Finally, if we specify that one unit of production requires φ units of labor, the firm’s profit in period t,πt = (pt − φwt)xt, is expressed as

(3)

Since the firm’s control variable is wt, we have the firm’s first order condition for the profit maximization as, to obtain the profit maximizing wage rate in period t as

(4)

By substituting (4) into (3), we have the firm’s maximum profit in period t as

(5)

from which we can see that increase in the highest willingness-to-pay in period t (at) has two effects, that is, profit enhancing effect caused by price increase (which is expressed by the term, and profit reducing effect caused by wage increase (which is expressed by the term,. Now the model is complete.

3. Fixed Inequality and the Chaos

Based on the above analysis, this section shows that fixed income inequality among the middle class people, as well as the immobility between the two classes (i.e., the middle class and the labor class), generates chaos.

For this purpose, let us assume that the firm’s profit in each period is allocated to the middle class people so as to maintain the distribution of the income, which is equivalent with the distribution of the willingness-to-pay. Assuming that total income of the middle class people (i.e., sum of the dividend from the firm plus the capital gain from their assets) is γ times as large as their total income gain (which is equal to πt), total willingness-to-pay of the middle class people is γθπt, since, as mentioned above, each consumer’s willingness-to-pay is equal to θ × 100% of her/his income. Thus, aggregate demand curve in period t + 1 is depicted as a triangle as in Figure 1, with its area and the width of the bottom being γθπt and c, which establishes the following equation:

(6)

Figure 1. Aggregate demand curve in period t + 1.

This relationship between πt and at, combined with (5) generates the dynamics of at as

(7)

Thus, by assuming and, and substituting these into (7), we obtain

(8)

which is the logistic map [14] demonstrated to generate chaos. Figure 2 is the logistic map of Equation (8) that shows the unpredictable cobwebbing behavior of at.

In this case, since supremum of at is 1, η is the infimum value that one unit of wage generates. So that, we have the following proposition.

Proposition 1: Intertemporal fluctuation of the market becomes chaos if 1) the capital gain of the middle class people is large enough for them to consume eight times as much as their income gain and 2) the infimum value that one unit of wage generates is the same as the amount of products made by one producer.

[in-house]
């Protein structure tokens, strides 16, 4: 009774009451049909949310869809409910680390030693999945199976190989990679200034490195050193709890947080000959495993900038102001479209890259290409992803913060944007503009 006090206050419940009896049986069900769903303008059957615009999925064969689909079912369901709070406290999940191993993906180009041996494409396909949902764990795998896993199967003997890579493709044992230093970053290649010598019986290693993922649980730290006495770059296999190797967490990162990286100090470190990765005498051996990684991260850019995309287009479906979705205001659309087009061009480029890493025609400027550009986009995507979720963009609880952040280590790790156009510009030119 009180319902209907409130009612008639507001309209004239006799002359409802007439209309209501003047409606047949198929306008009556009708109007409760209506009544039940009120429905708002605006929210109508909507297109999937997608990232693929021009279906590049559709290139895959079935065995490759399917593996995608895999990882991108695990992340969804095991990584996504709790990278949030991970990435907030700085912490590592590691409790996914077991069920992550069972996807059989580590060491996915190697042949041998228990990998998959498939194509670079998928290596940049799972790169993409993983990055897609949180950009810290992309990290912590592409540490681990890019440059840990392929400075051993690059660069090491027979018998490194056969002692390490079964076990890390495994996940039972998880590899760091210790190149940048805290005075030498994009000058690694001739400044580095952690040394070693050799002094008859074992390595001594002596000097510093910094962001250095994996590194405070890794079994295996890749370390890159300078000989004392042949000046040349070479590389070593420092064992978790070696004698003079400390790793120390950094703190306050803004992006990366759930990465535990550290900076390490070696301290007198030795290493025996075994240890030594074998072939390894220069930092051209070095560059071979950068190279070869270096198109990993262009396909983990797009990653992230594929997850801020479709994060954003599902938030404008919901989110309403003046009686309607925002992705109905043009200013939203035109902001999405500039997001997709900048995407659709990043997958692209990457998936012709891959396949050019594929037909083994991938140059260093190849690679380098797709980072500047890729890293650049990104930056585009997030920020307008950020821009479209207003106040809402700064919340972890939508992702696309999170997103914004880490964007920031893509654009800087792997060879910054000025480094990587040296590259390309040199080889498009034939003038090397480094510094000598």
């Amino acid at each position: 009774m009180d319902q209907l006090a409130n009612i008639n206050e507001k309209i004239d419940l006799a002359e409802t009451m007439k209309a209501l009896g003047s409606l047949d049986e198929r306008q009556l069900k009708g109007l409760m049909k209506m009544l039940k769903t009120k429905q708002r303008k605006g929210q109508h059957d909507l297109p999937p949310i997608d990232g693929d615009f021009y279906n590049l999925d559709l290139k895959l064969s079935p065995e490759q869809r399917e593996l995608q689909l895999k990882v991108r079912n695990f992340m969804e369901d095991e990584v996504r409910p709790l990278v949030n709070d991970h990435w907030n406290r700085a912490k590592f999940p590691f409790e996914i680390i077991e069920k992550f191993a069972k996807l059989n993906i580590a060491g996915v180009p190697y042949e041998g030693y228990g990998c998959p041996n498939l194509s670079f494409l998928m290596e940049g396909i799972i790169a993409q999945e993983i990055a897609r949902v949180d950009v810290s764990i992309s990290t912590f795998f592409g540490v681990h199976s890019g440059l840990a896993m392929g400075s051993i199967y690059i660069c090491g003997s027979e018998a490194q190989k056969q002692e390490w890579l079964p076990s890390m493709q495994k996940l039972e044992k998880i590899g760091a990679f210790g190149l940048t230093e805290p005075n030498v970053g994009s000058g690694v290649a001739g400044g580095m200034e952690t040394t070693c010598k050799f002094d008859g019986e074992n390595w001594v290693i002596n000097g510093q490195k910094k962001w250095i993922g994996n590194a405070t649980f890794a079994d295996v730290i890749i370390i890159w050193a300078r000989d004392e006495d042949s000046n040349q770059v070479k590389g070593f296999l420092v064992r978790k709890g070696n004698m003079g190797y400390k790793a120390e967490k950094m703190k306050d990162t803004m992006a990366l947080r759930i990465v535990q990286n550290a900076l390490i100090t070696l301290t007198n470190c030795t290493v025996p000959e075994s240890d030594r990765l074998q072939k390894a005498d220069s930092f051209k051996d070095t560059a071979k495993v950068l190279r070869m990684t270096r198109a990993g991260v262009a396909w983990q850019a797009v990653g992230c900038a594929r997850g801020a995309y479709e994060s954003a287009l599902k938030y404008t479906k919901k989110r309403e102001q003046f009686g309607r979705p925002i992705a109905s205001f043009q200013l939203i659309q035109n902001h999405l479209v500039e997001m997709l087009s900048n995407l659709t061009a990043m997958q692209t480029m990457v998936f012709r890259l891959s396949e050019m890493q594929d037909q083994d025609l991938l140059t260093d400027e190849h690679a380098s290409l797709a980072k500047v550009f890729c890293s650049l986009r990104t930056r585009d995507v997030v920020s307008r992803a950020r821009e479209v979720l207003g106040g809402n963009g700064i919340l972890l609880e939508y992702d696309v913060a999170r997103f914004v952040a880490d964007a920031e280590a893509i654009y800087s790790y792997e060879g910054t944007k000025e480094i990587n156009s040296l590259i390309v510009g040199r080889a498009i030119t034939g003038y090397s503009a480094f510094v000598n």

If we combine (8) with (6), we have the dynamics of πt as

(9)

Thus, by assuming and substituting these into (9), we obtain

(10)

which is also the logistic map that generates chaos whose behavior is shown virtually the same as in Figure 2.

Figure 2. Logistic map of at.

Proposition 2: Economy becomes chaos if 1) the capital gain of the middle class people is large enough for them to consume eight times as much as their income gain and 2) market for the middle class people is large enough number of the middle class people is 16 times as large as the amount of products made by one producer.

4. Conclusions

The present paper attempted to bridge the gulf between economics and econophysics by constructing a chaos-based theoretical model where the behavior of the goal-driven agents exhibits the behavior of the purpose-free agents.

Main conclusion is: economy becomes chaos if 1) the capital gain of the middle class people is large enough for them to consume eight times as much as their income gain and 2) market for the middle class people is large enough and number of the middle class people is 16 times as large as the amount of products made by one producer.

We truly hope this research note will contribute to the progress of studies on the income inequality and the chaos.

Cite this paper
Fujita, Y. (2017) Income Inequality Generates Chaos. Journal of Modern Physics, 8, 547-551. doi: 10.4236/jmp.2017.84036.